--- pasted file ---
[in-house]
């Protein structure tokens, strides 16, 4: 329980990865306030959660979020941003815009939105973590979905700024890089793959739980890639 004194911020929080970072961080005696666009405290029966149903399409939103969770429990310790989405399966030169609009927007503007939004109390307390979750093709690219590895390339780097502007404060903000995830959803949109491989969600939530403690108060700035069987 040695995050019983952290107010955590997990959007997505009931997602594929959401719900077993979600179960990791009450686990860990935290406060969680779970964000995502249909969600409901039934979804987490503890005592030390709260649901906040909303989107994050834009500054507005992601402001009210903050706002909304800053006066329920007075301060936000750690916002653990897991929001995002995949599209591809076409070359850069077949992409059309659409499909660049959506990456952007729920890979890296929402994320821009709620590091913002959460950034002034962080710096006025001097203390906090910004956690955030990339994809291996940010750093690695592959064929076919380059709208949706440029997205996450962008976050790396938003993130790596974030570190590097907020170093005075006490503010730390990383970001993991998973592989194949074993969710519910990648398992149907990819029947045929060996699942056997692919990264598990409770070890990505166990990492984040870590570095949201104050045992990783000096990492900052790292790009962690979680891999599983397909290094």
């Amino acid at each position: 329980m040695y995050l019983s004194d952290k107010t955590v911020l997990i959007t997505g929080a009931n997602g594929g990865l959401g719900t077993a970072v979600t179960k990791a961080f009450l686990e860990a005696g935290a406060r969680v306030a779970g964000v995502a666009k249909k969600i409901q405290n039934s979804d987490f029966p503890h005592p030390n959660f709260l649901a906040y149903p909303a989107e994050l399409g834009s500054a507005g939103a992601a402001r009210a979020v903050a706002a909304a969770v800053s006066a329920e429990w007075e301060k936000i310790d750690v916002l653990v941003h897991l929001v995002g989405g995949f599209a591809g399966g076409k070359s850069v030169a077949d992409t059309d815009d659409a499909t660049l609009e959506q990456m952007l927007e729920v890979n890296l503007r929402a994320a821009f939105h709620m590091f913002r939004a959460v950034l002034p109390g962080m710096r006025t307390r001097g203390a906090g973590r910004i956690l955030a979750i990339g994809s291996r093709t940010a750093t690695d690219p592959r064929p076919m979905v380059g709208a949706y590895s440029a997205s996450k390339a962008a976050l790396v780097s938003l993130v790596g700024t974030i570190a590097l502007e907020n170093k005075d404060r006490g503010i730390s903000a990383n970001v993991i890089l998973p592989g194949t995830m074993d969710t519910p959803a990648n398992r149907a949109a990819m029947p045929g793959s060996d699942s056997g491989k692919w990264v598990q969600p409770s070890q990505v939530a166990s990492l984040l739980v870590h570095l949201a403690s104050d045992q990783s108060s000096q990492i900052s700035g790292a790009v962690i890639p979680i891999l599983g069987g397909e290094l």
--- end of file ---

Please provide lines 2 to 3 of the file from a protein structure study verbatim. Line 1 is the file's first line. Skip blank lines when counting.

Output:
């Protein structure tokens, strides 16, 4: 329980990865306030959660979020941003815009939105973590979905700024890089793959739980890639 004194911020929080970072961080005696666009405290029966149903399409939103969770429990310790989405399966030169609009927007503007939004109390307390979750093709690219590895390339780097502007404060903000995830959803949109491989969600939530403690108060700035069987 040695995050019983952290107010955590997990959007997505009931997602594929959401719900077993979600179960990791009450686990860990935290406060969680779970964000995502249909969600409901039934979804987490503890005592030390709260649901906040909303989107994050834009500054507005992601402001009210903050706002909304800053006066329920007075301060936000750690916002653990897991929001995002995949599209591809076409070359850069077949992409059309659409499909660049959506990456952007729920890979890296929402994320821009709620590091913002959460950034002034962080710096006025001097203390906090910004956690955030990339994809291996940010750093690695592959064929076919380059709208949706440029997205996450962008976050790396938003993130790596974030570190590097907020170093005075006490503010730390990383970001993991998973592989194949074993969710519910990648398992149907990819029947045929060996699942056997692919990264598990409770070890990505166990990492984040870590570095949201104050045992990783000096990492900052790292790009962690979680891999599983397909290094």
């Amino acid at each position: 329980m040695y995050l019983s004194d952290k107010t955590v911020l997990i959007t997505g929080a009931n997602g594929g990865l959401g719900t077993a970072v979600t179960k990791a961080f009450l686990e860990a005696g935290a406060r969680v306030a779970g964000v995502a666009k249909k969600i409901q405290n039934s979804d987490f029966p503890h005592p030390n959660f709260l649901a906040y149903p909303a989107e994050l399409g834009s500054a507005g939103a992601a402001r009210a979020v903050a706002a909304a969770v800053s006066a329920e429990w007075e301060k936000i310790d750690v916002l653990v941003h897991l929001v995002g989405g995949f599209a591809g399966g076409k070359s850069v030169a077949d992409t059309d815009d659409a499909t660049l609009e959506q990456m952007l927007e729920v890979n890296l503007r929402a994320a821009f939105h709620m590091f913002r939004a959460v950034l002034p109390g962080m710096r006025t307390r001097g203390a906090g973590r910004i956690l955030a979750i990339g994809s291996r093709t940010a750093t690695d690219p592959r064929p076919m979905v380059g709208a949706y590895s440029a997205s996450k390339a962008a976050l790396v780097s938003l993130v790596g700024t974030i570190a590097l502007e907020n170093k005075d404060r006490g503010i730390s903000a990383n970001v993991i890089l998973p592989g194949t995830m074993d969710t519910p959803a990648n398992r149907a949109a990819m029947p045929g793959s060996d699942s056997g491989k692919w990264v598990q969600p409770s070890q990505v939530a166990s990492l984040l739980v870590h570095l949201a403690s104050d045992q990783s108060s000096q990492i900052s700035g790292a790009v962690i890639p979680i891999l599983g069987g397909e290094l």